A Cooking Revolution: Mary Jones De Leon

By Rebecca Tapscott
February 8, 2021

In honor of Black History Month, IPWatchdog will be featuring profiles of black women inventors—some of whom are little-known and many of whom never profited from their inventions—throughout the month of February.

In 1873, Mary Jones De Leon was granted U.S. patent No. 140,253 for her invention titled ”Cooking Apparatus.” De Leon, who resided in Baltimore, Maryland, is believed to be the second black woman to receive a U.S. patent, following Martha Jones in 1868. De Leon’s invention was an apparatus for heating or cooking food by dry heat and steam the same time. Her cooking apparatus was an early precursor to the steam tables now used in food buffets to keep food warm during gatherings.

Advances in the Art of Cooking

De Leon’s cooking apparatus included a lamp for providing dry heat, as well as a water reservoir for providing steam, which “reliev[ed] the dryness of the heat, and prevent[ed] the articles of food on the plates … from becoming scorched or otherwise injured.” The invention would prove to be useful when feeding large families or at gatherings, where individuals are served at different times. At a time when meal preparation was a large part of a homemaker’s work and was very time consuming, advances in technology related to storing, preserving, preparing and serving food could be life changing. De Leon’s apparatus combined the function of a cooking oven and a steamer into one apparatus, thereby saving time and space.

The cooking apparatus included a vessel with a ledge for an annular water-reservoir. The reservoir was perforated to allow steam to escape to the interior of the vessel when the water in the reservoir became heated by a heat lamp. A plate having a series of holes was also positioned within the vessel for receiving food to be heated or warmed. Heat from the kerosine lamp was directed to the underside of the plate by a series of tubes for heating the food, in addition to heating the water in the reservoir to generate steam. Other patents directed to cooking via heat lamps were issued, such as U.S. Patent No. 126,874 to John Graham Cooey, but De Leon’s cooking apparatus stood out due to its simplicity and multi-use functionality.

From the Patent:

“The nature of my invention consists in the construction and arrangement of an apparatus for heating food by dry heat and steam at one time, and which apparatus may also be used for cooking, as will be hereinafter more fully set forth. … At the same time as the dry heat from the lamp is used, the steam arising from the Water in the reservoir relieves the dryness of the heat and prevents the articles of food on the plates E from becoming scorched or otherwise injured. By placing the lamp B on its seat in the reservoir, and substituting a solid plate for the plate D, this apparatus may also be used for cooking, if so desired. The whole apparatus is covered by a lid.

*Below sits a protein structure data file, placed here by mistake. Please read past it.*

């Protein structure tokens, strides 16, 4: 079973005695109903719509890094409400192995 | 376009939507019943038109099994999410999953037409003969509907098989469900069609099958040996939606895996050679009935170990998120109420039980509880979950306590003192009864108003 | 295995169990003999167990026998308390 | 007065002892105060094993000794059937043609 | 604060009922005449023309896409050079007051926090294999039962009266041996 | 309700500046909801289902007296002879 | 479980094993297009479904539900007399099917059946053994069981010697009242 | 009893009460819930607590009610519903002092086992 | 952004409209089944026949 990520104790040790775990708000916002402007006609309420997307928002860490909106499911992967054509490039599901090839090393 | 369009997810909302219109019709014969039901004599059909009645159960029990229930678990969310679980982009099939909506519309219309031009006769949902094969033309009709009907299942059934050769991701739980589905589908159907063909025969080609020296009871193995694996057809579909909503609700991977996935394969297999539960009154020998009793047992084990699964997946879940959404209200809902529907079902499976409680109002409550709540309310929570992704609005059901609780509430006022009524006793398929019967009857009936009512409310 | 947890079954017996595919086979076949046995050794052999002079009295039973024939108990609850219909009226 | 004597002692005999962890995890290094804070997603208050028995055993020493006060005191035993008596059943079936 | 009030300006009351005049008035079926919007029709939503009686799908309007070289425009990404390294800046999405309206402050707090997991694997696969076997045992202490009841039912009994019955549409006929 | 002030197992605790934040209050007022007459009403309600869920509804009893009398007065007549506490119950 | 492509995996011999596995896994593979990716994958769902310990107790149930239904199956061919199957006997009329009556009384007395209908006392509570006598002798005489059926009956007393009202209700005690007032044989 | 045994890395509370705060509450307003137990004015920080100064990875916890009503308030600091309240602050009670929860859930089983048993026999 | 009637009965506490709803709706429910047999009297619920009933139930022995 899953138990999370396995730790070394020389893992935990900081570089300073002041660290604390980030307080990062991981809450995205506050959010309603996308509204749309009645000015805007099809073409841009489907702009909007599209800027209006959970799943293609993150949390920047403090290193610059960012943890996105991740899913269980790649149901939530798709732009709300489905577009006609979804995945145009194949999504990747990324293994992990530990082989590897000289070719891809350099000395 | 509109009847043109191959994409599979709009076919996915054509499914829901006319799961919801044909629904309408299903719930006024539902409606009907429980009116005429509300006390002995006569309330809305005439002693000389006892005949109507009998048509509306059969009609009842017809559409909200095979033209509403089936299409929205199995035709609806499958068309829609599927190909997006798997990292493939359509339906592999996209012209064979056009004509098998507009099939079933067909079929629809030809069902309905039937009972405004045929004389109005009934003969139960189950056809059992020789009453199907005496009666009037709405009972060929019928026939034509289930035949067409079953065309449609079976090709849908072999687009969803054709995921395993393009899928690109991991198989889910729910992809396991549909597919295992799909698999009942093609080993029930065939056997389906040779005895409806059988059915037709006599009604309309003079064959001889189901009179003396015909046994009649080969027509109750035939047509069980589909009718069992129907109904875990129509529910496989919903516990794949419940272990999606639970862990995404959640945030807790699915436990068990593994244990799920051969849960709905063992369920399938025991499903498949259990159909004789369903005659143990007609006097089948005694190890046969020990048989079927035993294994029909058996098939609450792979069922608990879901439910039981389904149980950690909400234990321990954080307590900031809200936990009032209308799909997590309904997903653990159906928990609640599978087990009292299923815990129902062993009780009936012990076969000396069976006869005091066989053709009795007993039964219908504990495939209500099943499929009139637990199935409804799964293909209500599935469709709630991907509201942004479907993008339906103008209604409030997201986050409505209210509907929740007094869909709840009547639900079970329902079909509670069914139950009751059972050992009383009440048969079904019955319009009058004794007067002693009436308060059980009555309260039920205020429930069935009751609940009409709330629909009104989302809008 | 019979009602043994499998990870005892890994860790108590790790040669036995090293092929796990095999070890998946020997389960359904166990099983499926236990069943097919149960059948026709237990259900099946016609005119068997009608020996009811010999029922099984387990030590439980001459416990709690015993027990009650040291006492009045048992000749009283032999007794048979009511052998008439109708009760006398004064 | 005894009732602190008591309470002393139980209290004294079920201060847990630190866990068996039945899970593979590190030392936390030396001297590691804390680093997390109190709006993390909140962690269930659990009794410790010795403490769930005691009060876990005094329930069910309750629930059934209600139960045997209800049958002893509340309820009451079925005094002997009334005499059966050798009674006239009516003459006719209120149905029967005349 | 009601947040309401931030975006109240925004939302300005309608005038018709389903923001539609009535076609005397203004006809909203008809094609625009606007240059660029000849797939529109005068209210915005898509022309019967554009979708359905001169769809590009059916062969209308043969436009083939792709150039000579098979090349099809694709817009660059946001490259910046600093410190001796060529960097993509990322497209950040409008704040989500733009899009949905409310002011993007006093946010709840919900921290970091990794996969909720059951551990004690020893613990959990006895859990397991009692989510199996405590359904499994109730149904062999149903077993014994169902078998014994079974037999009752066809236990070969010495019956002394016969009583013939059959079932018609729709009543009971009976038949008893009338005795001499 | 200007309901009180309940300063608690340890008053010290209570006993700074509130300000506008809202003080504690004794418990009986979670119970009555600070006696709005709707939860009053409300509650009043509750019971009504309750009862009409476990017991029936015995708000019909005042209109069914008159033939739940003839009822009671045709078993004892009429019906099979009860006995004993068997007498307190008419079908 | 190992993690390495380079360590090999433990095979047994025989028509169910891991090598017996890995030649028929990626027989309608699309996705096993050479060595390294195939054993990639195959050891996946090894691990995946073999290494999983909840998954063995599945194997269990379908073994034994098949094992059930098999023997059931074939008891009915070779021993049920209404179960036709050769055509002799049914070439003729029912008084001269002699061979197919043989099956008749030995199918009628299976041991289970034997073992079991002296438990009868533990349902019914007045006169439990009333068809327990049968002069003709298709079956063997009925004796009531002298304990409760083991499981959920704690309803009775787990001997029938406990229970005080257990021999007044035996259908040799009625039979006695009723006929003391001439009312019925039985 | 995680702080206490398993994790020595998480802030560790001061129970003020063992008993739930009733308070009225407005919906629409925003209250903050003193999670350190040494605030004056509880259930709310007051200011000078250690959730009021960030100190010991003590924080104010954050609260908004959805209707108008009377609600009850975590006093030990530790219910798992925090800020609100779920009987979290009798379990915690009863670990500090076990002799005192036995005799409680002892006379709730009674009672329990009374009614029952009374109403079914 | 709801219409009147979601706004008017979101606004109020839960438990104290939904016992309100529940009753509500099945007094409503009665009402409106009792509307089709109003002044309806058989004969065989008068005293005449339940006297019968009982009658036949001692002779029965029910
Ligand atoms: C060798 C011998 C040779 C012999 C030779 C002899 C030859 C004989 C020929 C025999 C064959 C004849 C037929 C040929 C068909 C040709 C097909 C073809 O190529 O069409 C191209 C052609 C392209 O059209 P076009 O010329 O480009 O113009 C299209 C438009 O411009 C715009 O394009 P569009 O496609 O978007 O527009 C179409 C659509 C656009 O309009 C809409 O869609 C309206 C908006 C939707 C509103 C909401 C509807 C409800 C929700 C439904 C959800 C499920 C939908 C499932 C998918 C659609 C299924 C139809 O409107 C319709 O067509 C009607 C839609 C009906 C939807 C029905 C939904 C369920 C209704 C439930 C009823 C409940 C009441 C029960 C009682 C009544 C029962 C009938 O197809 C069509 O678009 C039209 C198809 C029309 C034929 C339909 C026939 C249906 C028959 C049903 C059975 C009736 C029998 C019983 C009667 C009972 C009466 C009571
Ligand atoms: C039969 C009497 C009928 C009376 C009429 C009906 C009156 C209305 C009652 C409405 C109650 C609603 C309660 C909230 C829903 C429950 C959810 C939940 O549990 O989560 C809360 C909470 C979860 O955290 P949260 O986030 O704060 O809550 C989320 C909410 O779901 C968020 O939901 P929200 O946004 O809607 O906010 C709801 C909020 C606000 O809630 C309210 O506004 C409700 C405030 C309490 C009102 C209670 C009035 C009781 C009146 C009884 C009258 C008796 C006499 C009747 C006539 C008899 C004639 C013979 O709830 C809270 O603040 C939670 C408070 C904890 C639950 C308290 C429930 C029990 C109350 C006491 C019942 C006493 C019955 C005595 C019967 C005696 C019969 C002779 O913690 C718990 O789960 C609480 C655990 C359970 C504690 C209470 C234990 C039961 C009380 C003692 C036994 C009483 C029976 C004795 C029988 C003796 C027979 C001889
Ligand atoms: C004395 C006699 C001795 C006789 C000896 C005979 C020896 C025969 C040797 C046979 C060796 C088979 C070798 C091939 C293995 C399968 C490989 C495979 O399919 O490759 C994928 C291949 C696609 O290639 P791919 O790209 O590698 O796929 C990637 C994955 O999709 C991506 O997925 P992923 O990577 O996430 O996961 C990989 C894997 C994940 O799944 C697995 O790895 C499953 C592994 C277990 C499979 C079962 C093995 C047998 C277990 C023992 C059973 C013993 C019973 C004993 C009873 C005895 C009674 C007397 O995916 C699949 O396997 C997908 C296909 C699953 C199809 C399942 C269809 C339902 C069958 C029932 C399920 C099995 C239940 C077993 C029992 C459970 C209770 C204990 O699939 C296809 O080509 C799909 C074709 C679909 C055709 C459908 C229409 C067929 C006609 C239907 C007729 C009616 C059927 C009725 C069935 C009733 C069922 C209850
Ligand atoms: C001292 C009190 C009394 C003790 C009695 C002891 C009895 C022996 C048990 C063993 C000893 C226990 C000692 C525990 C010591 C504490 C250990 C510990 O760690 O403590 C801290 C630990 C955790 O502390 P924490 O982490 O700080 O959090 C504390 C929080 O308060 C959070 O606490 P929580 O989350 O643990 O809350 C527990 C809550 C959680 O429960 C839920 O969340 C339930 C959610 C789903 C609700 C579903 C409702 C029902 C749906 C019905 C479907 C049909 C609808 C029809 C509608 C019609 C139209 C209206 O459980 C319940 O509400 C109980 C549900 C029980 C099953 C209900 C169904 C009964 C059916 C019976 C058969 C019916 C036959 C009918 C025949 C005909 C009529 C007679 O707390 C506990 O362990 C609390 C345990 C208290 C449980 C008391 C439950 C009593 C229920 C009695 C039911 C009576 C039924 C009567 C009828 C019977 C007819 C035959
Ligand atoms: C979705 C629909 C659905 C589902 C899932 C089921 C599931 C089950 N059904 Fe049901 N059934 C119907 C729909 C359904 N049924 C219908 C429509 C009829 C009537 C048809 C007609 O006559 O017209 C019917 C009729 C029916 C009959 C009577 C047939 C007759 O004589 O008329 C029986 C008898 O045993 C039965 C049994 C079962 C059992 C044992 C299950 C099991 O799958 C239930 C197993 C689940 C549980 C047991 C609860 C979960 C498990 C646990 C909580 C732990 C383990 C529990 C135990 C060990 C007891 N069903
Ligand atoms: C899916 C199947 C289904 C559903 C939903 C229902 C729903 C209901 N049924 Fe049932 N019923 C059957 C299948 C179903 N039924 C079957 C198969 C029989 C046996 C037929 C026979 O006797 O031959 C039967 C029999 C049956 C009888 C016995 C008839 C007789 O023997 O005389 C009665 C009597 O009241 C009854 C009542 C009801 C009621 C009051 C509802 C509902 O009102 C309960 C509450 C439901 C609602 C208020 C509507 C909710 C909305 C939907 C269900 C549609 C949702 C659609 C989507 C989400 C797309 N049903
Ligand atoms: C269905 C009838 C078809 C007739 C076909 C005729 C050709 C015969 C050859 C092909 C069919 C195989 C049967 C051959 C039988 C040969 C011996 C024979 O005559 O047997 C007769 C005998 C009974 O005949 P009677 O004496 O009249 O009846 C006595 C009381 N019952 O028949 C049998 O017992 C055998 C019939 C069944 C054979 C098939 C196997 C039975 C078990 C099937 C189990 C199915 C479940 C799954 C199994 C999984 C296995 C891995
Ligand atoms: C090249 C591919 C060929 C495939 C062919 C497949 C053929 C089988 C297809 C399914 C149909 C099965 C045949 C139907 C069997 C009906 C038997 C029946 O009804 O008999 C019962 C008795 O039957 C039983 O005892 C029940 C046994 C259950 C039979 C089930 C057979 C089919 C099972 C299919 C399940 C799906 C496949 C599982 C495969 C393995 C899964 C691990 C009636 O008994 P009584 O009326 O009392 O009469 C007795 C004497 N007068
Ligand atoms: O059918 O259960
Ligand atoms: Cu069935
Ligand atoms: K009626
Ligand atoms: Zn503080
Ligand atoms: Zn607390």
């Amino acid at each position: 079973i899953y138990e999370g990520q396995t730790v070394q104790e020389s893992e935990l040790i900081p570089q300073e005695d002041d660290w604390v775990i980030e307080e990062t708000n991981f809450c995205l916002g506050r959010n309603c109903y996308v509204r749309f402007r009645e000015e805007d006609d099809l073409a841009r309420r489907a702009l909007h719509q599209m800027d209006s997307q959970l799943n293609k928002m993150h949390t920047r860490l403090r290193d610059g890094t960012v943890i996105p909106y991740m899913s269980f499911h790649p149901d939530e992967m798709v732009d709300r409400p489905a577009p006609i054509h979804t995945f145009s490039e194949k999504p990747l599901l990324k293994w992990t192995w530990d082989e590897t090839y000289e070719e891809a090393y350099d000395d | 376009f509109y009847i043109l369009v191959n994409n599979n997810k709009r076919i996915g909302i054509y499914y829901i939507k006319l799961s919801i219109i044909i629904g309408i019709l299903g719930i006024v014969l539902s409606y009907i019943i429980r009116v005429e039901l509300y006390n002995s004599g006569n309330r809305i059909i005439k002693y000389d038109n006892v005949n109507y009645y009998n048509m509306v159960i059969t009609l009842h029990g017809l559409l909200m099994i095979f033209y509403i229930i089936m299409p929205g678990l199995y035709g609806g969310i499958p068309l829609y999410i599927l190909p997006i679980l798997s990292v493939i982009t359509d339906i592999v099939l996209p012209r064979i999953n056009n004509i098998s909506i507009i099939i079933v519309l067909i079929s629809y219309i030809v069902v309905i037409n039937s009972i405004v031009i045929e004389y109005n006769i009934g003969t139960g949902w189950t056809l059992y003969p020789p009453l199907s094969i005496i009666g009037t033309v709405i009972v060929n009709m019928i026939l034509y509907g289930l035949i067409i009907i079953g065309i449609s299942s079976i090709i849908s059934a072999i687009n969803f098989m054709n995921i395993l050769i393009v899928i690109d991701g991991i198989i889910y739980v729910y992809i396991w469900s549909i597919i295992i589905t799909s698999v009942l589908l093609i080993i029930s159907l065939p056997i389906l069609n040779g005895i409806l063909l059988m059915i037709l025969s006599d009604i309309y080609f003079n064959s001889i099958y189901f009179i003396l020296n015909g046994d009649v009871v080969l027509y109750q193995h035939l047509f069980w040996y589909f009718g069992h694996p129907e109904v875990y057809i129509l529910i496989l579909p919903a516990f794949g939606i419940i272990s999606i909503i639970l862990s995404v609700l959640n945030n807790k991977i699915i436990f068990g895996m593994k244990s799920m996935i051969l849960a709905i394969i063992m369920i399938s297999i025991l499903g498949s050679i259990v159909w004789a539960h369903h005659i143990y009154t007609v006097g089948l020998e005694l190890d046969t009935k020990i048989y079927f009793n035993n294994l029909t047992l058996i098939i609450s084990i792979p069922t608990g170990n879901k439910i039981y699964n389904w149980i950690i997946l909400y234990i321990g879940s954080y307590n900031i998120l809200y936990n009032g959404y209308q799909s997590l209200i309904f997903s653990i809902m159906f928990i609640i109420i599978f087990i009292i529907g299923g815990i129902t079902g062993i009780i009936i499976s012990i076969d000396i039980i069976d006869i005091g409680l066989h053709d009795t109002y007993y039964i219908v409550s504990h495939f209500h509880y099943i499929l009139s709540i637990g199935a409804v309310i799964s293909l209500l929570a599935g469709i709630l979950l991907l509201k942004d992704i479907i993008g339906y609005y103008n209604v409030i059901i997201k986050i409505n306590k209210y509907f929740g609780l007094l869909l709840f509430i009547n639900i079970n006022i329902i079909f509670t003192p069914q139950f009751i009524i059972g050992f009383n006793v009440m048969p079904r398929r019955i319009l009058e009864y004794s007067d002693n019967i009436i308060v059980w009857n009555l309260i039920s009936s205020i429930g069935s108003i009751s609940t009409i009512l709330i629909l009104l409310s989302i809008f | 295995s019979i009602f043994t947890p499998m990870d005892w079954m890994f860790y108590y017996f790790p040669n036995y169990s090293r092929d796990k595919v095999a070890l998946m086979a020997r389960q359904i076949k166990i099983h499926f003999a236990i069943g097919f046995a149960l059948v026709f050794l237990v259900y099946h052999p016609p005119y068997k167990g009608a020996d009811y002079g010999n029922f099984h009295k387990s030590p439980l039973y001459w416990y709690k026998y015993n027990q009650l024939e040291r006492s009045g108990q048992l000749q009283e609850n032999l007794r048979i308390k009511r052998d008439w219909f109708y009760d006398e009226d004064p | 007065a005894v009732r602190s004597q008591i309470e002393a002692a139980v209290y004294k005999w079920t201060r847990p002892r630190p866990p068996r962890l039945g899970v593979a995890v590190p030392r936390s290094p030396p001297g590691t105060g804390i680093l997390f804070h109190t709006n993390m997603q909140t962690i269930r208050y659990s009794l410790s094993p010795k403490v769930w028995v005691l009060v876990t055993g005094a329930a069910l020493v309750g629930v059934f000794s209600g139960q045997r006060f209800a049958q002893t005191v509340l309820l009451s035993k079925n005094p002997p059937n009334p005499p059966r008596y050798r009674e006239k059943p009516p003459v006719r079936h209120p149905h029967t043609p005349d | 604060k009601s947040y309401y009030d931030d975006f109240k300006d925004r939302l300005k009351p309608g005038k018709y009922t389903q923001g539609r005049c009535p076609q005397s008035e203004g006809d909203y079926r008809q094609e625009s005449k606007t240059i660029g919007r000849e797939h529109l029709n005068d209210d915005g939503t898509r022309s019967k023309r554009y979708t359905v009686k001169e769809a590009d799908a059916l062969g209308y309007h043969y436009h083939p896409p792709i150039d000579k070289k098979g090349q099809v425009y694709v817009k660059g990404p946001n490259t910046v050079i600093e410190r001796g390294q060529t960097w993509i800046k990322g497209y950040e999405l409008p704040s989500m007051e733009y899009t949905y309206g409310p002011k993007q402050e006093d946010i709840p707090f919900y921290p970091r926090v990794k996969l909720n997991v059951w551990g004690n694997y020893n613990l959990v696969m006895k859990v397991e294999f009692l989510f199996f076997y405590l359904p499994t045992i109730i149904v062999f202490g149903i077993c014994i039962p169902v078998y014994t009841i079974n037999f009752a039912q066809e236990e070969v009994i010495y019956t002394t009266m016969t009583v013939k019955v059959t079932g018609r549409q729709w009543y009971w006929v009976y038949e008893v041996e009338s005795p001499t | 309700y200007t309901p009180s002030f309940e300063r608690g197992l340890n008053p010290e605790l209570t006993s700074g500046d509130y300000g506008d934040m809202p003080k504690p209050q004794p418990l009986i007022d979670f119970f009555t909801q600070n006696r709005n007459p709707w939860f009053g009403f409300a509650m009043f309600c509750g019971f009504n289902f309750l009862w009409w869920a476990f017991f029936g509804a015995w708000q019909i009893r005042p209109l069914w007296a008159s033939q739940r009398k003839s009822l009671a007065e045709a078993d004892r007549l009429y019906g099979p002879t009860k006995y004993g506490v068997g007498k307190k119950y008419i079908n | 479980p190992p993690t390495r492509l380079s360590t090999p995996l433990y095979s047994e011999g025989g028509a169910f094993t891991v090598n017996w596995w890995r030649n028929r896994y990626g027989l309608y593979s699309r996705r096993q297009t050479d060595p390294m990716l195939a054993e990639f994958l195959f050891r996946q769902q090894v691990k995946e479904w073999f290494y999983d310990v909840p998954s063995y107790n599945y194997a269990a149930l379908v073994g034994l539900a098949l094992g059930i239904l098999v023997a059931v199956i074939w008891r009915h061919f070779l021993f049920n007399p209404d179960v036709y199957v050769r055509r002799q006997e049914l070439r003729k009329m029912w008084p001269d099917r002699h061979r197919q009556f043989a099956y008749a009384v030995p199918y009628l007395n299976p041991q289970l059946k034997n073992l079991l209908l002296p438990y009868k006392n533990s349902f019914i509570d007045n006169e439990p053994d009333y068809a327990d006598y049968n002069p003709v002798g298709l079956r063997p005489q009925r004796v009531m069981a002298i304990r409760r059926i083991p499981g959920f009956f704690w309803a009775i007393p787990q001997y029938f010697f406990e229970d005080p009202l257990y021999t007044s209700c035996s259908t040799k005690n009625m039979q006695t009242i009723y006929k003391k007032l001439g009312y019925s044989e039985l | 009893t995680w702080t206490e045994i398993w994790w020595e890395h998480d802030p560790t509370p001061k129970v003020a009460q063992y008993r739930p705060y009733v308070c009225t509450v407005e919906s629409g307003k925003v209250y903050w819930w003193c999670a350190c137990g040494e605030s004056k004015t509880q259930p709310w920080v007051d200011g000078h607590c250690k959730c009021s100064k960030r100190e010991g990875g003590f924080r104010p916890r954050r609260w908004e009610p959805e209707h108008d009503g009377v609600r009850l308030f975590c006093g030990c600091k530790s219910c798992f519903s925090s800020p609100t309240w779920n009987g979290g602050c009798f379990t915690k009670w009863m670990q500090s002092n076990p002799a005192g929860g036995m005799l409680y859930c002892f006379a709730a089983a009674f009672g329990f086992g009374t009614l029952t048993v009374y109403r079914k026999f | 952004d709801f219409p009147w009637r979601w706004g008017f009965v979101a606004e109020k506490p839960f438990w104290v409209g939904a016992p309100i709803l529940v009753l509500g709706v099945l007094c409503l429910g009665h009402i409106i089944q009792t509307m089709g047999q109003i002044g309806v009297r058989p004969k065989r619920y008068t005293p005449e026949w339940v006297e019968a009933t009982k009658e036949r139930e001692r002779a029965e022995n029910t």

Having thus fully described my invention, what I claim as new, and desire to secure by Letters Patent, is

    1. In an apparatus for heating and cooking food, the combination of a lamp and the annular water-reservoir, having a perforated cover, with the plate or plates containing the articles to be heated, whereby said articles are subjected to the combined action of steam and dry heat, while the latter may be used for cooking purposes, by placing the lamp in its seat on the water-reservoir, substantially in the manner herein set forth.”

The Author

Rebecca Tapscott

Rebecca Tapscott is an intellectual property attorney who has joined IPWatchdog as our Staff Writer. She received her Bachelor of Science degree in chemistry from the University of Central Florida and received her Juris Doctorate in 2002 from the George Mason School of Law in Arlington, VA.

Prior to joining IPWatchdog, Rebecca has worked as a senior associate attorney for the Bilicki Law Firm and Diederiks & Whitelaw, PLC. Her practice has involved intellectual property litigation, the preparation and prosecution of patent applications in the chemical, mechanical arts, and electrical arts, strategic alliance and development agreements, and trademark prosecution and opposition matters. In addition, she is admitted to the Virginia State Bar and is a registered patent attorney with the United States Patent and Trademark Office. She is also a member of the American Bar Association and the American Intellectual Property Law Association.

Warning & Disclaimer: The pages, articles and comments on IPWatchdog.com do not constitute legal advice, nor do they create any attorney-client relationship. The articles published express the personal opinion and views of the author as of the time of publication and should not be attributed to the author’s employer, clients or the sponsors of IPWatchdog.com. Read more.

Discuss this

There are currently 2 Comments comments.

  1. Pro Say February 8, 2021 4:00 pm

    Sadly, were Mary to attempt to protect her well-deserving invention against infringers here in America, the CAFC would rule it ineligible for patenting.

    Why? Because cooking is abstract . . . having been performed by cave men and women since long before recorded history.

  2. David Lewis February 8, 2021 4:59 pm

    Regarding the above comment, it is also a natural law that when hear food it cooks, and when you provide steam it remains moist :).

    On a serious note, thank you for bringing to our attention these forgotten people, whom history should have paid more attention to.